If the words of these survivors don’t speak loudly enough, we can look to the statements by the victims’ parents. Fred Guttenberg is the father of fourteen year old Jaime, one of the seventeen victims in the shooting at Marjory Stoneman Douglas High School. Since the tragedy last month, he has been advocating for gun reform. “No other parent should ever have to go through what my family and sixteen other families are going through,” he said during a day of advocacy in Washington. Republicans in Congress refused to hold a formal hearing for the survivors of gun violence, so Guttenberg spoke to Congressional Democrats in the basement of a building in the Capitol, alongside the parents of victims of other mass shootings, including Virginia Tech and Sandy Hook. For years, many of these parents have relived the trauma of losing a child to gun violence by witnessing the grief of other families experiencing the same fate. In 2012, the children lost in the Sandy Hook shooting were six and seven years old; their peers, the survivors, are now twelve and thirteen, entering middle school, and have only seen stories like theirs become more commonplace.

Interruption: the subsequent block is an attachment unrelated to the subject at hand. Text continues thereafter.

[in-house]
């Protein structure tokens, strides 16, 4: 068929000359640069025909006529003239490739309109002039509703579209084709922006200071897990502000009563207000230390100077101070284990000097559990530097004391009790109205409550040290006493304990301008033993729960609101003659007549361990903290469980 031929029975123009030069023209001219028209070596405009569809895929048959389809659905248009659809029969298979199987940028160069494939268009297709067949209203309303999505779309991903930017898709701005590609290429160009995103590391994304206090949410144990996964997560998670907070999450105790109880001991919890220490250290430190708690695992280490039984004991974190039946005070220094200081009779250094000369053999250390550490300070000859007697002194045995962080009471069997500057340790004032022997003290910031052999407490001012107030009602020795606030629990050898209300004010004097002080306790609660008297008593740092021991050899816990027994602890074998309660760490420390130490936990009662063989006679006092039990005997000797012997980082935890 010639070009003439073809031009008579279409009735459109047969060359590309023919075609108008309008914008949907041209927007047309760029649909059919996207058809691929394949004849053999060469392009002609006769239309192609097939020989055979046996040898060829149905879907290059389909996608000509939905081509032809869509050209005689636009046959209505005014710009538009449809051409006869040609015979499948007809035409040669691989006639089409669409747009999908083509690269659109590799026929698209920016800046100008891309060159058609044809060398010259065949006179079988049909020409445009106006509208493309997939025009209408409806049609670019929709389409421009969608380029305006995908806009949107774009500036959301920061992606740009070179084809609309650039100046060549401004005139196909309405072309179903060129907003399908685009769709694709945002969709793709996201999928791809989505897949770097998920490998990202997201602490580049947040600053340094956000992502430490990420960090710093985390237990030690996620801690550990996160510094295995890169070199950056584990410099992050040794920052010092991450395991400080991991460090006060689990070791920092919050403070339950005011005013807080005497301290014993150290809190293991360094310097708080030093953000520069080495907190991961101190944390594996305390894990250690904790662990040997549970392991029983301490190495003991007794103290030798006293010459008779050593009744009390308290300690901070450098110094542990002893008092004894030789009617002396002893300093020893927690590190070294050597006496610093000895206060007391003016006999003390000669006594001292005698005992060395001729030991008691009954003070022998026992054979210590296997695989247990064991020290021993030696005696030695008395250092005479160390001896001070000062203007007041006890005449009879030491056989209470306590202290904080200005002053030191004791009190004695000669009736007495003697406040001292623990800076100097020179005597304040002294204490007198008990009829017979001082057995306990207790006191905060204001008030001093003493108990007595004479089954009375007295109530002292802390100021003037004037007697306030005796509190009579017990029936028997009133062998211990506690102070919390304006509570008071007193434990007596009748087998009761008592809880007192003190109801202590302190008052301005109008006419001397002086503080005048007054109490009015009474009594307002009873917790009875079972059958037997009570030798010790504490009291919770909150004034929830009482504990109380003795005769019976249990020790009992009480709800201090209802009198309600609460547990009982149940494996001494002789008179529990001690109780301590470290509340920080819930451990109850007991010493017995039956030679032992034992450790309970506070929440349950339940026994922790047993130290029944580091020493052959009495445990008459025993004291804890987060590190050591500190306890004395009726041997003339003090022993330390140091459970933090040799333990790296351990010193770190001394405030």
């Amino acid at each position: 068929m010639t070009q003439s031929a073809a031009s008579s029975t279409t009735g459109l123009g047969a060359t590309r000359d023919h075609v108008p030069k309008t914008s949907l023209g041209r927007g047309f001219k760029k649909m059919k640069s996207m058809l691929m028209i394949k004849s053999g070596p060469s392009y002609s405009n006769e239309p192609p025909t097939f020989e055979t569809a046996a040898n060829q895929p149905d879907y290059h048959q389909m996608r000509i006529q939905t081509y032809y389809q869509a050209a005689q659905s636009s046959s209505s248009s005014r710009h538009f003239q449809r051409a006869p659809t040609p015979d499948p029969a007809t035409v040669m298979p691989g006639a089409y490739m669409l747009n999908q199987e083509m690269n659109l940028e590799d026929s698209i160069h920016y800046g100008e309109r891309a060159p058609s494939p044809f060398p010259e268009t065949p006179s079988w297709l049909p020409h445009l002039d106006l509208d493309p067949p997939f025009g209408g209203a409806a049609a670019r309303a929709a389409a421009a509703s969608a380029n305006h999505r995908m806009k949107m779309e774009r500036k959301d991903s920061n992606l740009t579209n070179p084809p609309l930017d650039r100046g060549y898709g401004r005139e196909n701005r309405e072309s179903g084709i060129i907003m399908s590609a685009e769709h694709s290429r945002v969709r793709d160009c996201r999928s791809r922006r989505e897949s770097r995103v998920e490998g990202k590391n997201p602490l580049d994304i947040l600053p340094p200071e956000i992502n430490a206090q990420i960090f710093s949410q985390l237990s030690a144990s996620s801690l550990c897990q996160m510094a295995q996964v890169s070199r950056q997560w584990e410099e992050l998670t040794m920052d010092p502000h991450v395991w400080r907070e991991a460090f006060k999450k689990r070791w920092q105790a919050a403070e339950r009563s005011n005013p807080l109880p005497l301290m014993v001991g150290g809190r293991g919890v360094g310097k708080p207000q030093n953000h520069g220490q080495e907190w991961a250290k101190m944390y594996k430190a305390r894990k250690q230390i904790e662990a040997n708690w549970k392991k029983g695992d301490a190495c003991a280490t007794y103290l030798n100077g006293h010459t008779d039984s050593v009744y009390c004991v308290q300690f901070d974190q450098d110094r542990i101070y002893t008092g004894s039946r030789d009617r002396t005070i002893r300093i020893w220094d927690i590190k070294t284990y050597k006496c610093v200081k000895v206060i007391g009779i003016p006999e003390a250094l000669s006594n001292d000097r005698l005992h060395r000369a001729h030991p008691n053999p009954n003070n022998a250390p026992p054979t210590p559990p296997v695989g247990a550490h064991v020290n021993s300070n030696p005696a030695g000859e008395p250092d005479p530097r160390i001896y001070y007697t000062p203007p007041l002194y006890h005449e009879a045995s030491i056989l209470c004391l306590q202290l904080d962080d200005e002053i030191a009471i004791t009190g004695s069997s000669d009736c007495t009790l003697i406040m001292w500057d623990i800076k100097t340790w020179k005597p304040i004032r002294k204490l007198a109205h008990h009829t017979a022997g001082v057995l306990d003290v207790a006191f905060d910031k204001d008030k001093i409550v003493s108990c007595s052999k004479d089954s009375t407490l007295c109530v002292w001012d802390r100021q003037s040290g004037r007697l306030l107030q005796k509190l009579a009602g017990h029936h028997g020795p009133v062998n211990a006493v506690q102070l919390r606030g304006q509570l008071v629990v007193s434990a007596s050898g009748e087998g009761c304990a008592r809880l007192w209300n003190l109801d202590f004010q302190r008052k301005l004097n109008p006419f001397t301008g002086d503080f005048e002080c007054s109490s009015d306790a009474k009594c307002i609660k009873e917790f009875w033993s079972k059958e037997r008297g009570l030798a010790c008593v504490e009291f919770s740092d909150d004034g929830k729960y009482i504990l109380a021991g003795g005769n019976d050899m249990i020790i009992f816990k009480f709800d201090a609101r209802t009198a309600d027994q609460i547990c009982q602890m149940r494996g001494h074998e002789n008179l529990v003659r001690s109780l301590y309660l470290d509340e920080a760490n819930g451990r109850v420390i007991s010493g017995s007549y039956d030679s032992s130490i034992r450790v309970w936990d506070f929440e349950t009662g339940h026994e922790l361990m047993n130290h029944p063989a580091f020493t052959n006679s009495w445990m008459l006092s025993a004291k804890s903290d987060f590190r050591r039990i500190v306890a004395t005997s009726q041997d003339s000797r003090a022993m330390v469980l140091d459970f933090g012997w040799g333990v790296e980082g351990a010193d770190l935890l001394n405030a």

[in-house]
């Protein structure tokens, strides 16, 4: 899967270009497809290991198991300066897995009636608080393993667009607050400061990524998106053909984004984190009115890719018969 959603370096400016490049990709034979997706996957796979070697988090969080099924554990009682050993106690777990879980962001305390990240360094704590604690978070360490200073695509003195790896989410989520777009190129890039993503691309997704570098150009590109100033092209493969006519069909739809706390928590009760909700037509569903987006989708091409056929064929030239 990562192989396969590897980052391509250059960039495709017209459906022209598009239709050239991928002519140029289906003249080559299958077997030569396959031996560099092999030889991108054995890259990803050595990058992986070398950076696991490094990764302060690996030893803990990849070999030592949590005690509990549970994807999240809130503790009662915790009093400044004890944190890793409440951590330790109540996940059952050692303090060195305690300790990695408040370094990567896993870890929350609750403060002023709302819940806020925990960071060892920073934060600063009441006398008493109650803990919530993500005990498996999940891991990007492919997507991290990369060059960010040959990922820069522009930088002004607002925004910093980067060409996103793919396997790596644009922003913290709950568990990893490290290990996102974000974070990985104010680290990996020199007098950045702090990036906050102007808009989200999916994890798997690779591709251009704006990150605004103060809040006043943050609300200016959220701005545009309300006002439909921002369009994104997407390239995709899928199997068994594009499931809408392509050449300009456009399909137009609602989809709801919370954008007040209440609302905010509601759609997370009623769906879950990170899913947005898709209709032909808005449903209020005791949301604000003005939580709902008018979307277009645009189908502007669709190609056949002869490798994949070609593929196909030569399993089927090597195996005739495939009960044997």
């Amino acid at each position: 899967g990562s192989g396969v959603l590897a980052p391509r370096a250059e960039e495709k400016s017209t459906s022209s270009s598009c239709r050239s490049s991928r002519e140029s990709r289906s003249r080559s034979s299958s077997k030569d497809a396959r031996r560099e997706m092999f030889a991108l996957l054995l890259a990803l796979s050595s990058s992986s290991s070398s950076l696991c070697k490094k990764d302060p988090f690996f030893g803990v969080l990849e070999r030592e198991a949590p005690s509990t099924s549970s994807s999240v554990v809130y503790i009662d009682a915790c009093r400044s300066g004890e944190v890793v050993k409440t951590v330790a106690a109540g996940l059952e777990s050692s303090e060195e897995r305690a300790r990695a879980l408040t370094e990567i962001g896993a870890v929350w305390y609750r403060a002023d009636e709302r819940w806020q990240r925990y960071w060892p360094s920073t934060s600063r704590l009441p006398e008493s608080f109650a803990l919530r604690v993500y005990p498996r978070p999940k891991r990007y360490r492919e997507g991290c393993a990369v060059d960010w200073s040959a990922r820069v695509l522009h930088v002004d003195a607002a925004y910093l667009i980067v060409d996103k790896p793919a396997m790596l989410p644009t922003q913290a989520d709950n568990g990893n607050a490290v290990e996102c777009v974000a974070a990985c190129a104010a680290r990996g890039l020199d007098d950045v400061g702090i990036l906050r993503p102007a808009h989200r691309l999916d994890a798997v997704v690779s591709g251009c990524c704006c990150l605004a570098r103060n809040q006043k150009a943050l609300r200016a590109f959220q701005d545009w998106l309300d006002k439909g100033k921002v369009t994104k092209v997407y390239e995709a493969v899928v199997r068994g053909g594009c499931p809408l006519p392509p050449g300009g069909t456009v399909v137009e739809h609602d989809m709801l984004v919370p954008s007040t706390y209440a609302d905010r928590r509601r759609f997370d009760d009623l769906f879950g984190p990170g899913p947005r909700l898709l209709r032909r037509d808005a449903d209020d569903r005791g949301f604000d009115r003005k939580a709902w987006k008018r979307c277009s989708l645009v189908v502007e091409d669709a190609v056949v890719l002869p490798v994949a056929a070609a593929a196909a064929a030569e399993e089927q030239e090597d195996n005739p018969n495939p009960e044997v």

Now, more than ever, it is important to listen to those whose lives have been changed by school shootings — important for politicians looking to be re-elected, but also for society at large. The Columbine shooting occurred nineteen years ago, yet the frequency of school shootings seems only to be increasing. America has become so desensitized to gun violence that some of these stories don’t receive national media coverage; evidently, it takes a certain death toll for a tragedy to receive media attention. But the Walkout organizers, these youth activists and future leaders, know that even one life lost in a school shooting is one too many. Whether politicians in Washington like it or not, these students are the voters of tomorrow and the next generation to fill the seats in Congress. All those who dismiss the Walkout participants as teenagers jumping on a bandwagon will eat their words as gun reform becomes a reality in the coming years, because if these kids have the power to rally thousands of their peers across the nation today, they have the power to put their demands on the ballot once they reach voting age.